What you should do when there are boundary differences with neighbors

What you should do when there are boundary differences with neighbors

It is a frequent problem for homeowners when they buy a residence and consider that their neighbor is changing the boundaries of their land, thus encroaching on their property. Faced with this situation, what actions should you take?

Steps to follow

The first thing to do is, strike up a conversation with your neighbor immediately after noticing the invasion. The longer you wait to raise the issue, the more difficult it will be to rectify the matter, either formally or informally. When talking to your neighbor, it is important to listen to his position. This does not necessarily mean acknowledging your neighbor’s position as correct, but it does mean listening respectfully.

The next step is to take pictures of the invaded area. It is important to use discretion when doing this. It is not necessary to approach the person at close range in an effort to create some kind of confrontation. It is enough if you can take the photo from your residence and then go to the activity location and take separate photos as needed.
Then check your county rig records. In all states, counties maintain deck maps that delineate current ownership of each area in the county. This means that the county will typically maintain these maps for individual tracts of land, including yours.

Property limits on plates are indicated by bearing and distance (such as N 47 00 00 W). Consulting the county platform records can help you confirm or deny your belief that the disputed area is actually part of your property. If you do not know how to interpret plates and distance and heading designations, you may need to enlist the services of a surveyor to properly interpret the platform.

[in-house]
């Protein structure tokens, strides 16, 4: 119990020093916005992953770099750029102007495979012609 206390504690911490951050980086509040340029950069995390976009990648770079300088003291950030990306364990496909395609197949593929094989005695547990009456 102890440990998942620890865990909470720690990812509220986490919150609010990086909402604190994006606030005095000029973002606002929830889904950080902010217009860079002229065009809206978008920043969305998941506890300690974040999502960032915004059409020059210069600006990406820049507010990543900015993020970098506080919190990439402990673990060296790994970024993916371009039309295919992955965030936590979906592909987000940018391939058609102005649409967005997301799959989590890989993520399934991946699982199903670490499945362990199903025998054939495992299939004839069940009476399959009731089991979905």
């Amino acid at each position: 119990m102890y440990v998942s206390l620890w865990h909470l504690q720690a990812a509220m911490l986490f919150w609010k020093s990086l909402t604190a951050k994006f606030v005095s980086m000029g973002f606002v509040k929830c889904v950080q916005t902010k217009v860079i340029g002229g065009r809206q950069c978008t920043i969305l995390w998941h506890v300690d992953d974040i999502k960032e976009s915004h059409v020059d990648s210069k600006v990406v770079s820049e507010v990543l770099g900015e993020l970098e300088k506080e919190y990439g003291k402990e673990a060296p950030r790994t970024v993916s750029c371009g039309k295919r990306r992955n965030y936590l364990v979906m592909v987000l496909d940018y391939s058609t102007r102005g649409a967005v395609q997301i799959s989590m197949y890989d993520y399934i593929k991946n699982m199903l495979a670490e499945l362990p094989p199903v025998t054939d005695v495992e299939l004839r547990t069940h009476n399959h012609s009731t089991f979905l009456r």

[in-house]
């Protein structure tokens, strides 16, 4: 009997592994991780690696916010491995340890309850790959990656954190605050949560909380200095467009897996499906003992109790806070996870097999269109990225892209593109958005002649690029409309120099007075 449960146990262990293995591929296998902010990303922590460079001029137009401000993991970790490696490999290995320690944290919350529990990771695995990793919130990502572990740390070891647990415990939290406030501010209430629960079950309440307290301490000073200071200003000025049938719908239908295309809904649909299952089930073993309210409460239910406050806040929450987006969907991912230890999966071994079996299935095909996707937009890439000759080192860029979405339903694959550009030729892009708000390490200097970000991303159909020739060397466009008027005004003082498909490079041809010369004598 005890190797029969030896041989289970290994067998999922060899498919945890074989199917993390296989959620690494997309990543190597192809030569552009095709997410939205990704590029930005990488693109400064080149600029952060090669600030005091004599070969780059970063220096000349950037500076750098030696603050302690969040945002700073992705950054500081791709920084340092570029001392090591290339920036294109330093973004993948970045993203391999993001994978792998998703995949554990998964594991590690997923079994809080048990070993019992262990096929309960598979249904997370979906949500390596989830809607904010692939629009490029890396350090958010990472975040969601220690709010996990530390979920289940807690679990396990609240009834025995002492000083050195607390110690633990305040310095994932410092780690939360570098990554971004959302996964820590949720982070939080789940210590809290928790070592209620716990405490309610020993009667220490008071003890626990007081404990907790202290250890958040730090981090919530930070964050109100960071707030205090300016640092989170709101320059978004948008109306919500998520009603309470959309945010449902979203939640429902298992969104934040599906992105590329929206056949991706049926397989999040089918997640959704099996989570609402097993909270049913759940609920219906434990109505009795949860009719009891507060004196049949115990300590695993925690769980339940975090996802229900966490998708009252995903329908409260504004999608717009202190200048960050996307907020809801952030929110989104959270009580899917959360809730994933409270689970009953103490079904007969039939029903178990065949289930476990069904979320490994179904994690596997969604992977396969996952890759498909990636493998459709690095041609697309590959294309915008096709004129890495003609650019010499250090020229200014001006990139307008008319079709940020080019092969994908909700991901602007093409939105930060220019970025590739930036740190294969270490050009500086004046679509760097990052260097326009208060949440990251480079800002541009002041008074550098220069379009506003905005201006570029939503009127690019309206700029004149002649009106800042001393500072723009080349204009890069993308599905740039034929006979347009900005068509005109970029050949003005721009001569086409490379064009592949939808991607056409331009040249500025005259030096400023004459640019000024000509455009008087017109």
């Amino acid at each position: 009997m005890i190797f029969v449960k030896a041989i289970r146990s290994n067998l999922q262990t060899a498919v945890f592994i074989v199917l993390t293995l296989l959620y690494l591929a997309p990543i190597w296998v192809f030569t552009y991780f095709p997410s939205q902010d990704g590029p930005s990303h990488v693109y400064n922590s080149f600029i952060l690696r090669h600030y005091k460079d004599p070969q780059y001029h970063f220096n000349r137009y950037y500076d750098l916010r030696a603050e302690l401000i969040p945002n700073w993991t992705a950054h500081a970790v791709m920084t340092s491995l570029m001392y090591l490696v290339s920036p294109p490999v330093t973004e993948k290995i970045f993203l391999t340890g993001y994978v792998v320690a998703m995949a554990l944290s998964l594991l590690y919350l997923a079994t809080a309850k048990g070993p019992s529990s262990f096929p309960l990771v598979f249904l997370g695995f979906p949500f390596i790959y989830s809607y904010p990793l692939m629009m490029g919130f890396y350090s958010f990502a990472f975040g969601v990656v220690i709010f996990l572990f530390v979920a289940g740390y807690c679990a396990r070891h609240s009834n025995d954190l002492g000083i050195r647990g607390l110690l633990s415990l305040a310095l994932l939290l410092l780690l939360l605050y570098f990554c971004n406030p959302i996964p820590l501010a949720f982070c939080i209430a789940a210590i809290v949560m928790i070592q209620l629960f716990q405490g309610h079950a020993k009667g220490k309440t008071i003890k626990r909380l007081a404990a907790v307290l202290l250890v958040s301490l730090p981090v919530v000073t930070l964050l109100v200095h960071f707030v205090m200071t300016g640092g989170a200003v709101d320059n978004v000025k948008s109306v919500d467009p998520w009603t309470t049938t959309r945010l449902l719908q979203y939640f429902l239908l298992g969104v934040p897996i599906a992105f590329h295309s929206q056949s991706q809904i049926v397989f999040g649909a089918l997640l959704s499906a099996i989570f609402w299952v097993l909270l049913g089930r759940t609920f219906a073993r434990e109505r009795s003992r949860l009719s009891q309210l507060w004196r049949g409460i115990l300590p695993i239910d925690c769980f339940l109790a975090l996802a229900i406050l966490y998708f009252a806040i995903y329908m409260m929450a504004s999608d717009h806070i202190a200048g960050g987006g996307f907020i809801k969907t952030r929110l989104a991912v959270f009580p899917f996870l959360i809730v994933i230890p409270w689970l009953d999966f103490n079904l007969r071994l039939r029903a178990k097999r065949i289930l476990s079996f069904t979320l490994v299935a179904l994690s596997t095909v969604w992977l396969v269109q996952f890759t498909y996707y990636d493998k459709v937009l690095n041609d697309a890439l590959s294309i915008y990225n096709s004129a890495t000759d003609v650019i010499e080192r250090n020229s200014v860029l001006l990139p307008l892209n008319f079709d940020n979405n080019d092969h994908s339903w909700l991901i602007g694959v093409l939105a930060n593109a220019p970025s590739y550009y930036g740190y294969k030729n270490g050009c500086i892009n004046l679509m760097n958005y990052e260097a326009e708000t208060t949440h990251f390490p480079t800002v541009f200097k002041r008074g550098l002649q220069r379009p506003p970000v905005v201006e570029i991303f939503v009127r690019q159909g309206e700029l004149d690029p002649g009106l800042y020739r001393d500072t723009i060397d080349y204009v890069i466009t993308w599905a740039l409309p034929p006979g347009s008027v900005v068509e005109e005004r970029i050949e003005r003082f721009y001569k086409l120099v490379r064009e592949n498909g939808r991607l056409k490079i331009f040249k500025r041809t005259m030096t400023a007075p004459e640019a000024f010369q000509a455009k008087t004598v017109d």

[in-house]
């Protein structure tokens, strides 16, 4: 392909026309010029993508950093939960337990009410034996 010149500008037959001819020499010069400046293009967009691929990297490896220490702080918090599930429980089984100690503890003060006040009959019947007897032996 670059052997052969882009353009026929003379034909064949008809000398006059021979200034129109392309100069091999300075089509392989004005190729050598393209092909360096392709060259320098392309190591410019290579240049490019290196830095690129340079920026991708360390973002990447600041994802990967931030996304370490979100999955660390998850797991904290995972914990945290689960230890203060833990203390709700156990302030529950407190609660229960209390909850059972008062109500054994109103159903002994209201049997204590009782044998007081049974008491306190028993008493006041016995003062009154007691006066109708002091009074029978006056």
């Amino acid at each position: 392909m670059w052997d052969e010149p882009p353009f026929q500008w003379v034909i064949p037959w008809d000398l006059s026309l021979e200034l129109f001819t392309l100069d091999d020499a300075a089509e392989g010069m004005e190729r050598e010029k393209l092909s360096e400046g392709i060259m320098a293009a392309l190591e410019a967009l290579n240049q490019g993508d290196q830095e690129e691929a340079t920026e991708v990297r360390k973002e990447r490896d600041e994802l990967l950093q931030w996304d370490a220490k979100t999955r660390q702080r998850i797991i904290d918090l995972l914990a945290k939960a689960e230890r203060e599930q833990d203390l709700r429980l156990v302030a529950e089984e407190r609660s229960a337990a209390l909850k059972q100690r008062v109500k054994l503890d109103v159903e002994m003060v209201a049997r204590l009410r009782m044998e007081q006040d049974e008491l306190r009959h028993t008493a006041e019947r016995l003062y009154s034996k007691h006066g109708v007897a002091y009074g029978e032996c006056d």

Build a boundary fence

If the dispute threatens a vital interest to your family or your business, you might consider building a fence that delineates that demarcation that you believe constitutes the legal boundary between the two properties. Without This may be the correct procedure if you are looking to avoid an invasion by your neighbor that you think is crossing your property, and which could have far-reaching repercussions.

Conduct an investigation

By consulting the county platform records or your own records of your purchase of the property in question, you may find that the last property report was made using outdated descriptions that can no longer be used to determine the actual property boundary. . The costs for this can vary, but it is worth considering.

Contact a private mediator

Mediators are available for hire through private associations in many cities, although many counties in many states offer lists of legal advisers who will mediate disputes at a reduced cost. You can contact your local county civil court clerk to ask if your county maintains such a program.

Submit a written cease and desist document

If you contact legal counsel about the situation, a course of action that they may propose is to send a cease and desist letter to your neighbor requested in writing, and with the appropriate content, that your neighbor cease and desist from the activity that invades your property. The drafting of a cease and desist letter by legal counsel is of strategic value if the encroachment threatens to disrupt your peaceful enjoyment of your property, or materially reduce the value of your property.

Start a silent title lawsuit

A reserved title lawsuit seeks a statement by which you communicate that the land in question belongs to you and therefore “mutes” any competing title claims to the property. If your neighbor has been occupying part of your property, the action may take the form of an “eviction”, whereby you seek to regain possession of the property in question.

File a nuisance lawsuit

One remaining legal option is to sue your neighbor for inconvenience. The core element of a nuisance tort action is a defendant’s interference with a person’s enjoyment and use of their land.

Cause of action is flexible and can include various types of activities ranging from vibrations damaging a house; contamination of soil, a groundwater supply, or emission of unpleasant odors, smoke, dust, noxious gases, loud noises, high temperatures, or excessive light.

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